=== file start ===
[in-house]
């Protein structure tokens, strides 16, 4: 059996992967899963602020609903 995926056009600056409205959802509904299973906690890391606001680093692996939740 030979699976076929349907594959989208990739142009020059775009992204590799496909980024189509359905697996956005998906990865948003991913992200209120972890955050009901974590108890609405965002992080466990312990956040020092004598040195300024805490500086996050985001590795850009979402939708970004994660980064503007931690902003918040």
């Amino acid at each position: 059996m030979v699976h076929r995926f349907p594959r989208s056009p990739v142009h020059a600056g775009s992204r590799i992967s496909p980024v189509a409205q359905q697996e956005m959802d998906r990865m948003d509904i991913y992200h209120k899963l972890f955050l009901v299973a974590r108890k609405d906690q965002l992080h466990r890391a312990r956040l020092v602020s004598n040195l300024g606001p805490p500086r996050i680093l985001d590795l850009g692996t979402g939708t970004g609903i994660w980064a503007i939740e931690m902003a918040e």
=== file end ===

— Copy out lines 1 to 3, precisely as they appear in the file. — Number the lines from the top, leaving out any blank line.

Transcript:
[in-house]
């Protein structure tokens, strides 16, 4: 059996992967899963602020609903 995926056009600056409205959802509904299973906690890391606001680093692996939740 030979699976076929349907594959989208990739142009020059775009992204590799496909980024189509359905697996956005998906990865948003991913992200209120972890955050009901974590108890609405965002992080466990312990956040020092004598040195300024805490500086996050985001590795850009979402939708970004994660980064503007931690902003918040």
């Amino acid at each position: 059996m030979v699976h076929r995926f349907p594959r989208s056009p990739v142009h020059a600056g775009s992204r590799i992967s496909p980024v189509a409205q359905q697996e956005m959802d998906r990865m948003d509904i991913y992200h209120k899963l972890f955050l009901v299973a974590r108890k609405d906690q965002l992080h466990r890391a312990r956040l020092v602020s004598n040195l300024g606001p805490p500086r996050i680093l985001d590795l850009g692996t979402g939708t970004g609903i994660w980064a503007i939740e931690m902003a918040e």